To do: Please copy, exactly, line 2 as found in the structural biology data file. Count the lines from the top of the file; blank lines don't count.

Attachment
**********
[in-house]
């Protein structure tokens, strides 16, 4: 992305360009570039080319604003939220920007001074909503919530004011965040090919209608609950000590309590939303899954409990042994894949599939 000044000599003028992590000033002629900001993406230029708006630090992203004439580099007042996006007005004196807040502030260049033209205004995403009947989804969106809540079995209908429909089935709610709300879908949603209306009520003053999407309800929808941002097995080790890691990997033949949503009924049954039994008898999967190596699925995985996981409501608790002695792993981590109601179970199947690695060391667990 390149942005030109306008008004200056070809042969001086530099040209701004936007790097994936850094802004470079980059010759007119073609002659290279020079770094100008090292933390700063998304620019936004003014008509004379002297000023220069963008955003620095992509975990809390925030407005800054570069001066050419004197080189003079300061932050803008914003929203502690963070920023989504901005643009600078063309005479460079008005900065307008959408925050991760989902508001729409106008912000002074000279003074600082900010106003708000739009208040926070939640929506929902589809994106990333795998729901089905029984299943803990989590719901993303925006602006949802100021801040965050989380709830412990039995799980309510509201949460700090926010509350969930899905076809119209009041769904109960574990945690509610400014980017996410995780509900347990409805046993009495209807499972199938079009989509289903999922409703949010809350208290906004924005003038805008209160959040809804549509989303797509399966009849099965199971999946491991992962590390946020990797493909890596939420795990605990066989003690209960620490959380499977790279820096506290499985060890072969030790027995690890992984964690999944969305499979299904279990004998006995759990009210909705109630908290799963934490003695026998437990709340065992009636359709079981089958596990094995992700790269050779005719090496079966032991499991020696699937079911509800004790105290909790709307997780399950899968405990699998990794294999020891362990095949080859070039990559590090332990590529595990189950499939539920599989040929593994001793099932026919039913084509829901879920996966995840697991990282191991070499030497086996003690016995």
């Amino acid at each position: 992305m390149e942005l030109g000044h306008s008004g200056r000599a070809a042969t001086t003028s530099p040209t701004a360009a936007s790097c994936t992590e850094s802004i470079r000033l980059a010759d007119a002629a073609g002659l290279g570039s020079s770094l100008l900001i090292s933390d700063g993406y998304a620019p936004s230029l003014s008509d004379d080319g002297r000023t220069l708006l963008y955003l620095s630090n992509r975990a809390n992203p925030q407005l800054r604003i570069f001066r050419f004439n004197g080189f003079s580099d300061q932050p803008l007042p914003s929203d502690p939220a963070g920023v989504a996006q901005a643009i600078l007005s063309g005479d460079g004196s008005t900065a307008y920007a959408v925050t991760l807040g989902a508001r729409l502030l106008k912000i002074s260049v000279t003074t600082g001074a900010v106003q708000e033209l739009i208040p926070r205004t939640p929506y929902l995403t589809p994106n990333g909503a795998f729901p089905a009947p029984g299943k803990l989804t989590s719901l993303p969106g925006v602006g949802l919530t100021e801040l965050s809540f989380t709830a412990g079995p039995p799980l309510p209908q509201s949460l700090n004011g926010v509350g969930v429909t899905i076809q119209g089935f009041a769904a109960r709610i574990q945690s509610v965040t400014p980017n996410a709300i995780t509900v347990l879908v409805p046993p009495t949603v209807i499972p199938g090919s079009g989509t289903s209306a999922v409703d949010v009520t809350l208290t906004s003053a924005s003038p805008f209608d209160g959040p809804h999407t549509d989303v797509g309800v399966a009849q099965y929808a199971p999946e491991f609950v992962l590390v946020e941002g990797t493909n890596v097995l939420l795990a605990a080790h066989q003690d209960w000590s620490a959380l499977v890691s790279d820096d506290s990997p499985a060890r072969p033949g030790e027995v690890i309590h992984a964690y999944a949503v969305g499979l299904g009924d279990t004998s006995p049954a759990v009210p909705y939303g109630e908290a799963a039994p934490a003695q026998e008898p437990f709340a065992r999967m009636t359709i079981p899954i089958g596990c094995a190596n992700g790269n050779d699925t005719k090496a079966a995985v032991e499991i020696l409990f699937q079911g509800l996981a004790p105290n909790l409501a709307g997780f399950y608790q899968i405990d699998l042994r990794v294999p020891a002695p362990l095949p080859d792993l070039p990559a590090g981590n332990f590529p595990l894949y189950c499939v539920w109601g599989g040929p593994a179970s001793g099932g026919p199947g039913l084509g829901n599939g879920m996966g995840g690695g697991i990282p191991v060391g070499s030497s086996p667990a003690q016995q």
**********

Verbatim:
């Protein structure tokens, strides 16, 4: 992305360009570039080319604003939220920007001074909503919530004011965040090919209608609950000590309590939303899954409990042994894949599939 000044000599003028992590000033002629900001993406230029708006630090992203004439580099007042996006007005004196807040502030260049033209205004995403009947989804969106809540079995209908429909089935709610709300879908949603209306009520003053999407309800929808941002097995080790890691990997033949949503009924049954039994008898999967190596699925995985996981409501608790002695792993981590109601179970199947690695060391667990 390149942005030109306008008004200056070809042969001086530099040209701004936007790097994936850094802004470079980059010759007119073609002659290279020079770094100008090292933390700063998304620019936004003014008509004379002297000023220069963008955003620095992509975990809390925030407005800054570069001066050419004197080189003079300061932050803008914003929203502690963070920023989504901005643009600078063309005479460079008005900065307008959408925050991760989902508001729409106008912000002074000279003074600082900010106003708000739009208040926070939640929506929902589809994106990333795998729901089905029984299943803990989590719901993303925006602006949802100021801040965050989380709830412990039995799980309510509201949460700090926010509350969930899905076809119209009041769904109960574990945690509610400014980017996410995780509900347990409805046993009495209807499972199938079009989509289903999922409703949010809350208290906004924005003038805008209160959040809804549509989303797509399966009849099965199971999946491991992962590390946020990797493909890596939420795990605990066989003690209960620490959380499977790279820096506290499985060890072969030790027995690890992984964690999944969305499979299904279990004998006995759990009210909705109630908290799963934490003695026998437990709340065992009636359709079981089958596990094995992700790269050779005719090496079966032991499991020696699937079911509800004790105290909790709307997780399950899968405990699998990794294999020891362990095949080859070039990559590090332990590529595990189950499939539920599989040929593994001793099932026919039913084509829901879920996966995840697991990282191991070499030497086996003690016995």